John Fowles’s debut novel, released in 1963, raised more than a few eyebrows and, for this reviewer, William Wyler’s 1965 film is simply one of the very best movie adaptations ever made, to be spoken of in the same breath as Rosemary’s Baby (1968) or Schindler’s List (1993), with central performances from Terence Stamp and Samantha Eggar that are nothing short of mesmerizing.
Freddie Clegg (Stamp) is the very definition of a misfit – a brow-beaten, ridiculed bank clerk who still lives with his Aunt Annie (Mona Washbourne), and who has a passion for his beautiful, extensive collection of butterflies. That is, until he wins a fortune on the football pools, buys a large, isolated country house and decides to indulge another passion – his desire for attractive London arts student Miranda Grey (Eggar). Of course, as he promises Miranda once he has kidnapped her and transferred her to her velvet-lined cellar prison, complete with all the books, dresses and other comforts a girl could possibly desire, he will have every respect for her privacy. You see, Freddie is not motivated as other men might be – he wants Miranda to get to know him better, to fall in love with him but, unfortunately, he isn’t prepared to take no for an answer:
Freddie: You know what I want…it’s what I’ve always wanted. You could fall in love with me if you tried. I’ve done everything I could to make it easy. You just won’t try!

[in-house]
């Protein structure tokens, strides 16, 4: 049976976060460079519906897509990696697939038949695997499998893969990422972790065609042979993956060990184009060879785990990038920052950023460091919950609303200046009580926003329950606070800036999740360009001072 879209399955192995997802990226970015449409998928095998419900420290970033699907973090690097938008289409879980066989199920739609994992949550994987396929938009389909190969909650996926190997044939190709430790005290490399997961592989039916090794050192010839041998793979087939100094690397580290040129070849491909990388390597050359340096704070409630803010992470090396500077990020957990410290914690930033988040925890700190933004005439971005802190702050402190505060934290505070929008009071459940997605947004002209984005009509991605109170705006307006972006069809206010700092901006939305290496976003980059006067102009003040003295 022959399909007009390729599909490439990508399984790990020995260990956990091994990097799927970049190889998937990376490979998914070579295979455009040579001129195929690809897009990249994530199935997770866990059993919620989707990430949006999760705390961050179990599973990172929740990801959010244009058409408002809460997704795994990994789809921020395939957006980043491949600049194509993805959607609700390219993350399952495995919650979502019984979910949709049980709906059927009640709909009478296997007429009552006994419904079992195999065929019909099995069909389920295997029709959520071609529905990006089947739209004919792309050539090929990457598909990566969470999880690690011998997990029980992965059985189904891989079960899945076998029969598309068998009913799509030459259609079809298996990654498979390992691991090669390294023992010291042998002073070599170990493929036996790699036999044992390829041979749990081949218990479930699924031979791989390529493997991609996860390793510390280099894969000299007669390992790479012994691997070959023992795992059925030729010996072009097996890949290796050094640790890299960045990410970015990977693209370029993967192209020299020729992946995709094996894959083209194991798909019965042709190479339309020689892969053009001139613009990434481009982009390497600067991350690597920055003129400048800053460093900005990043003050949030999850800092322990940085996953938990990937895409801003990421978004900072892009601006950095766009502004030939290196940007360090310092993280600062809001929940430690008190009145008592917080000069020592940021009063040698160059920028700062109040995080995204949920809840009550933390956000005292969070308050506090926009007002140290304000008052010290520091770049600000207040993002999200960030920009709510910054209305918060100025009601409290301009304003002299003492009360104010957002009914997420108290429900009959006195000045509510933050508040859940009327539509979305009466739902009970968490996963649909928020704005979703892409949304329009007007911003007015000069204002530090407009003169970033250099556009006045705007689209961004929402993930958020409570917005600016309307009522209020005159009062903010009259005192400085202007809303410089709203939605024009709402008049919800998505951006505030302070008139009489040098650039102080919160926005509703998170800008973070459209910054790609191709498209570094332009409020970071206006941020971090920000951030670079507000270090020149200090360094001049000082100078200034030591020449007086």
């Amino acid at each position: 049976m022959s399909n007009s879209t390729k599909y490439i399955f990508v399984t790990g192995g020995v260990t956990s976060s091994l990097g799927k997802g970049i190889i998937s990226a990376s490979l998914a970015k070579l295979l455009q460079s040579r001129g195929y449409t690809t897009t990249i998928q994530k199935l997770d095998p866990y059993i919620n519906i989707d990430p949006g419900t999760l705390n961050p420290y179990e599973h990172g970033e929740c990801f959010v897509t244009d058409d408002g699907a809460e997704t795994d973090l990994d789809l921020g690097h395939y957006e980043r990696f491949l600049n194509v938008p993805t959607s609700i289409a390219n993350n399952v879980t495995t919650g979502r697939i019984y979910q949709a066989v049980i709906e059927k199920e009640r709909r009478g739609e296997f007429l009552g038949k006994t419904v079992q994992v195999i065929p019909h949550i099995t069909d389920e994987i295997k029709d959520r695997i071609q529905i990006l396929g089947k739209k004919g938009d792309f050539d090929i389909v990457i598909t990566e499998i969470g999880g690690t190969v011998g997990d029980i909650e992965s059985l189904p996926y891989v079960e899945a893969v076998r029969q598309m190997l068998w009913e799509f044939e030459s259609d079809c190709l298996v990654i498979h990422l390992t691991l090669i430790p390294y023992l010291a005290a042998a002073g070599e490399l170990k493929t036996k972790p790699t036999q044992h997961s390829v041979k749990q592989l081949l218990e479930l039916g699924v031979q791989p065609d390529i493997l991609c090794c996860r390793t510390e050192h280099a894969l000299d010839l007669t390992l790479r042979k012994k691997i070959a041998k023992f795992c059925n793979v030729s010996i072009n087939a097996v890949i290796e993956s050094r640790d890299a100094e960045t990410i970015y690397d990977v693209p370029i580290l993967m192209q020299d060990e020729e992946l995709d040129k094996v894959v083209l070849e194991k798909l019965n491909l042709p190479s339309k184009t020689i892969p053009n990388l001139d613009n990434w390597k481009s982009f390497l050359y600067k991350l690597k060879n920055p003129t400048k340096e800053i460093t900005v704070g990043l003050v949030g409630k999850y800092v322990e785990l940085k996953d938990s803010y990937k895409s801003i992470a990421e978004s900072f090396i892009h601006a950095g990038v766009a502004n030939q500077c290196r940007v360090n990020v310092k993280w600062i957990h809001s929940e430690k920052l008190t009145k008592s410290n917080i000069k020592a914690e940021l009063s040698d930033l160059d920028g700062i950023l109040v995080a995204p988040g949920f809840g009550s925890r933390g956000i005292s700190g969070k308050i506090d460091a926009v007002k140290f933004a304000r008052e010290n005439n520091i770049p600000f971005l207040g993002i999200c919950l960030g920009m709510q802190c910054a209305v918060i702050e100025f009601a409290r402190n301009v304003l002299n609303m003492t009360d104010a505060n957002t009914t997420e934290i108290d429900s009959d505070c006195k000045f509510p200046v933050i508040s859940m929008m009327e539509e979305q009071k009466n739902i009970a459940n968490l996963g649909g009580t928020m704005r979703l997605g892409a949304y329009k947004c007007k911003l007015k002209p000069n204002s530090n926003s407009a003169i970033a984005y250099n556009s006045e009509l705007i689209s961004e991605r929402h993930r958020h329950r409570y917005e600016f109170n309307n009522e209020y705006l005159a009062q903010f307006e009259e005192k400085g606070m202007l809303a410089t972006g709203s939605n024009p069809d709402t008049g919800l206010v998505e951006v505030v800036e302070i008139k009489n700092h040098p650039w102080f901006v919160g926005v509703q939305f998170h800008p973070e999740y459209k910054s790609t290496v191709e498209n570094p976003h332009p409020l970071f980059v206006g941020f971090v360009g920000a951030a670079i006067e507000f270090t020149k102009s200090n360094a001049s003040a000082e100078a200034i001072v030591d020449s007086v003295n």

Miranda, like her namesake in Shakespeare’s The Tempest, is being kept and obsessed over by her very own Caliban…and the chances of a happy ending are slim.
Like all the great ‘two-handers’, such as Sleuth (1972), The Collector manages to use an enclosed theatrical setting, namely the cellar, dining room and ocassionally the garden of the house, to achieve a claustrophobic sense of dread and unease. Stamp’s impassive, courteous manner conceals his inner rage against a society that he simply does not understand; to him, all of Miranda’s friends are ‘la-de-da’, and it is for this reason that he wants to capture a ‘live specimen’, to try and understand what he is missing out on. But of course, he can’t, as a discussion on J.D. Salinger’s The Catcher in the Rye and a Picasso painting reveals.
It is the sheer banality of Freddie that conceals his terrifying implacability – and Stamp’s performance rates as one of cinema’s most complex, almost sympathetic portrayals of evil.
For that is what he is and, as Miranda’s futile efforts to free herself from her nightmare range from defiance to compliance to sympathy to seduction to violence, she is tragically forced to accept her lot.
Because real horror is what happens when people treat others as objects, and The Collector is a bone-chilling example.